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Court of Appeals of Texas,Corpus Christi-Edinburg.

The DONNA INDEPENDENT SCHOOL DISTRICT, et al., Appellants, v. Damon GRACIA, Appellee.

No. 13-07-00255-CV.

Decided: October 23, 2008

Before Chief Justice VALDEZ and Justices GARZA and VELA. Charles Willette Jr., Willette & Guerra, L.L.P., Melanie A. Moore, Brownsville, for appellants. Carlos Quintana, McAllen, for appellee.


The Donna Independent School District, the Donna Independent School District Board of Trustees, and Joe Gonzalez, superintendent of schools, (collectively referred to as “the District”) bring this interlocutory appeal of the trial court's denial of the District's plea to the jurisdiction of a suit filed by Damon Gracia, appellee.   See Tex. Civ. Prac. & Rem.Code Ann. § 51.014(a)(8) (Vernon 2008).   By a single issue, the District contends that the trial court erred in not dismissing Gracia's suit because it enjoyed sovereign immunity from suit.   We reverse and render a dismissal for lack of jurisdiction.

I. Background

Gracia was employed by the District as a teacher and freshman football coach.   In February 2005, a criminal investigation of hazing allegations in the high school boys' athletic department was initiated.   The investigation implicated Gracia, and the District suspended him.   The District later notified Gracia that his teaching contract for the following year would not be renewed.   In response to the District's actions, Gracia requested a hearing examiner under the education code.   See Tex. Educ.Code Ann. § 21.253 (Vernon 2006).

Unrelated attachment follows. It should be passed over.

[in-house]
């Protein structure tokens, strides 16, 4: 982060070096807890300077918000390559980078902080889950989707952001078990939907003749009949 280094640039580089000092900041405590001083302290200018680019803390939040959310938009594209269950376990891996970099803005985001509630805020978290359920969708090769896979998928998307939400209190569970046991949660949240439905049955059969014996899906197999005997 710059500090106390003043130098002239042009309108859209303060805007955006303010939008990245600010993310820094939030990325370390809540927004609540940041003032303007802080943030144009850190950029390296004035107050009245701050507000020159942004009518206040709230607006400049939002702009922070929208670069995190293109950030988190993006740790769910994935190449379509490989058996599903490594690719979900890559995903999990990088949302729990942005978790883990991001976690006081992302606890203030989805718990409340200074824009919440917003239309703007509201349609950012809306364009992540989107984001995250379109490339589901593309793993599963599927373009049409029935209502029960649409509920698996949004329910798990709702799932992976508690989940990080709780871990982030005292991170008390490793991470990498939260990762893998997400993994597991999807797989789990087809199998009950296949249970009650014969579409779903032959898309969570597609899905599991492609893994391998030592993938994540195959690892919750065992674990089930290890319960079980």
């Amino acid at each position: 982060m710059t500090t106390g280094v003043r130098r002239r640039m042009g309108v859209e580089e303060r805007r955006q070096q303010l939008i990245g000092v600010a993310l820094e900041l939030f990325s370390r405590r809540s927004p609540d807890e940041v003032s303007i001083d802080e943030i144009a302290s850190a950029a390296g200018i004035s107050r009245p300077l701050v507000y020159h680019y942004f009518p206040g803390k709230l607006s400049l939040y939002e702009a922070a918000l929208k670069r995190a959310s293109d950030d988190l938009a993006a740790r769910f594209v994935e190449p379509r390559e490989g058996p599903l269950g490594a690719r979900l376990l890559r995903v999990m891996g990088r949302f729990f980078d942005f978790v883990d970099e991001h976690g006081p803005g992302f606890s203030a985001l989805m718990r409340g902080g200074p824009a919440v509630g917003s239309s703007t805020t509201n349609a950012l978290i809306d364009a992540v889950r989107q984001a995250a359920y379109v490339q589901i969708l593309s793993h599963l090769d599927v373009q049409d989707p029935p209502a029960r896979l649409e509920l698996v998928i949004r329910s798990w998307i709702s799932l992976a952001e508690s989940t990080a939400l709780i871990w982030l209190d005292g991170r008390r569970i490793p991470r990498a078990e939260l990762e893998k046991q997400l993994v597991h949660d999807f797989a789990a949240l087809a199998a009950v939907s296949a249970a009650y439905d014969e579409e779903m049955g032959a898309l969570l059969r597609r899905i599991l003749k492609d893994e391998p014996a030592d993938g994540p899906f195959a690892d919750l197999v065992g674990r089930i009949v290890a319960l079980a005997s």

Before a hearing could take place, the District and Gracia entered into a settlement agreement.   In the agreement, Gracia promised to tender a letter of resignation for his teaching contract and a motion to dismiss the hearing that he had requested.   In return, the District promised to provide a neutral recommendation to prospective employers who inquired about Gracia's employment history with the District.   The agreement contained a “miscellaneous” provision, that stated:

Nothing contained in this Agreement shall constitute an acknowledgment that either DISD or Teacher have violated any laws, breached any agreements or acted improperly with respect to Teacher's employment or termination of employment, [sic] with DISD. Teacher agrees and acknowledges that DISD, by entering into this Agreement and fulfilling its obligations hereunder, is not and shall not be considered an admission of any liability or wrongdoing by DISD. DISD agrees and acknowledges that Teacher, by entering into this Agreement and fulfilling its obligations hereunder, is not and shall not be considered an admission of any liability or wrongdoing by Teacher.

The agreement was executed by the parties on May 11, 2005.   On May 19, 2005, Gracia was arrested.

Gracia sued the District for breach of contract, promissory estoppel, and negligence.1  The District answered with a general denial.   Later, the District filed a plea to the jurisdiction.   After considering the District's plea to the jurisdiction and Gracia's response, the trial court denied the plea.   This interlocutory appeal followed.2

II. Discussion

A. Standard of Review